“I want to be known for something great, like
something that will change the world. Polymer
Play gave me more knowledge to create something
right out of my head successfully. It jump-started
my idea. One version of my project has
led to another because of failures and
new ideas. I met scientists and investors,
and they taught me how to start, market,
and fund my ideas.”

explore
Polymer Play gave Jalen, 14, the chance to
explore his interest in science and technology—
and envision a career in science.
Polymer Play gave Jalen, 14, the chance to
explore his interest in science and technology—
and envision a career in science.

“I want to be known for something great, like
something that will change the world. Polymer
Play gave me more knowledge to create something
right out of my head successfully. It jump-started
my idea. One version of my project has
led to another because of failures and
new ideas. I met scientists and investors,
and they taught me how to start, market,
and fund my ideas.”

jalen’s ENDEAVOR

I love everything that has to do with technology and science.” Jalen, 14, from KIPP Charter School in West Philadelphia, was excited to explore his interests in depth when he signed up for Polymer Play, a program run by STEAM Initiatives at the Science Center. Making bio-plastic, experimenting with reverse engineering, and designing a wallet from recycled plastic bags only begin the list of STEM projects that Jalen has combined with design and his own creativity. Jalen was excited to use what he learned as he presented his final project, a windmill made from bio-plastic and a reverse-engineered motor.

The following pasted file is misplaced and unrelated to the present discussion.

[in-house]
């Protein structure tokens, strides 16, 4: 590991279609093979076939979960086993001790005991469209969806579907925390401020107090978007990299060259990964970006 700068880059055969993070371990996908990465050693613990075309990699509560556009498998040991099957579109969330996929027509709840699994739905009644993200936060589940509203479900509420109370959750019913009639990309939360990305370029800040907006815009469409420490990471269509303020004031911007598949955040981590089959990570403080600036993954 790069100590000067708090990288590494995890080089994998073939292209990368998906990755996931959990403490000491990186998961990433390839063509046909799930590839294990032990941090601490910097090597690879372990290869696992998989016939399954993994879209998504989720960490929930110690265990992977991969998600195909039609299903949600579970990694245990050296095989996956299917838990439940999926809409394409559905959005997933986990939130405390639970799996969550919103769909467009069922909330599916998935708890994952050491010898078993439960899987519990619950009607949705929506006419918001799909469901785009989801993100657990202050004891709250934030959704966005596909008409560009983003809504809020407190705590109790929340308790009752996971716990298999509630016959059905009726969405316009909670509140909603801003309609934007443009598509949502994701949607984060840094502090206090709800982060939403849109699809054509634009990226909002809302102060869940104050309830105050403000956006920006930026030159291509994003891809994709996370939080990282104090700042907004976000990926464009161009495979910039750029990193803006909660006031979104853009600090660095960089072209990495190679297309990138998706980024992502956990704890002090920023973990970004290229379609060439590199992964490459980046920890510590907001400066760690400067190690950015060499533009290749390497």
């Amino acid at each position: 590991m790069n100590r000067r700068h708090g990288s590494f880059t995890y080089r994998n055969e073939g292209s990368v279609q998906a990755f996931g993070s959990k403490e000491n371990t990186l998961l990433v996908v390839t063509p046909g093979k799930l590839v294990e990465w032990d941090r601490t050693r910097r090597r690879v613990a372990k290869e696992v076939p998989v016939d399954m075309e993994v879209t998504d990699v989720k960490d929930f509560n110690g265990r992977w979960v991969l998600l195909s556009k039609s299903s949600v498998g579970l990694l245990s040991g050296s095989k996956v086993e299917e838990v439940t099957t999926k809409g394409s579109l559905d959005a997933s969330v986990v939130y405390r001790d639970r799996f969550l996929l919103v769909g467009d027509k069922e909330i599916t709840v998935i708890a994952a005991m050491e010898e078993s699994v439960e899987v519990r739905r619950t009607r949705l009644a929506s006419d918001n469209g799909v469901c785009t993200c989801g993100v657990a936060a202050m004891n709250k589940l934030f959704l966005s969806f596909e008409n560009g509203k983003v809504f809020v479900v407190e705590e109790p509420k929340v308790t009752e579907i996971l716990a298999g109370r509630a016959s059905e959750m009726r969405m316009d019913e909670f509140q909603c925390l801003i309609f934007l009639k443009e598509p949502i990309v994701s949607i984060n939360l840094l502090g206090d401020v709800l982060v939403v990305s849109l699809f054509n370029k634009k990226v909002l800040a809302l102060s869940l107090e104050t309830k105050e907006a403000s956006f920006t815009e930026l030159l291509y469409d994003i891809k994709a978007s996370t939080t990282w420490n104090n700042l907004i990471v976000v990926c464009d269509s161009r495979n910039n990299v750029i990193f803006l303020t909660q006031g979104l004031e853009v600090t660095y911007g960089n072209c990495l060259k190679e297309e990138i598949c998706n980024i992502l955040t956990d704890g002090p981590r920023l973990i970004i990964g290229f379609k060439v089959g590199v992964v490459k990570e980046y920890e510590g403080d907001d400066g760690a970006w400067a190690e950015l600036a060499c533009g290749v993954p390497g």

jalen’s PROGRAM

I think it’s cool to feel like I’m actually doing something with science,” Jalen says. By providing students with the opportunity to approach STEM subjects with art and design, Polymer Play cultivates interest and bridges the gap between scientists and students like Jalen. Through multi-step group projects and site visits to workplaces in the STEM fields, students successfully build leadership skills and confidence along the way. And that’s important. Polymer Play addresses a serious economic concern within the Philadelphia workforce and school system. Only 30% of 11th grade students are proficient in algebra and biology, and under-resourced schools mean students are graduating unprepared to enter the STEM workforce. Polymer Play, which is funded by Cognizant Making the Future, supports the mission of STEAM Initiatives by investing in Philadelphia’s future scientists, innovators and entrepreneurs.

[READ MORE ABOUT STEAM]

jalen’s NETWORK

Jalen is not just observing innovators from afar; he is also retaining advice from real-life scientists at the Science Center labs. During a lab tour, Research Scientist Christopher Wagner from Parsortix, a startup that is developing cell separation technology to detect cancer cells, emphasized to students the importance of note-taking. When asked what he learned that day, Jalen referenced his notes and said “Science is about reproducing results.” As a research scientist, Wagner finds these experiences equally beneficial. “Speaking to a student group is a great opportunity to see how effectively we are communicating our research content to a general audience,” he explains. “The honesty of kids as a sounding board is refreshing.”

jalen’s HABITAT

The Department of Making and Doing has been home base for Polymer Play students every Wednesday. The on-campus collaborative workspace allows Jalen to immerse himself in science with the rest of the Science Center labs and offices just an elevator ride away. While working on projects and doing experiments, students are surrounded by other entrepreneurs and innovators in various stages of the creative process. Now that he’s been a part of Polymer Play, Jalen says “I would like to work in a workspace like the Science Center.”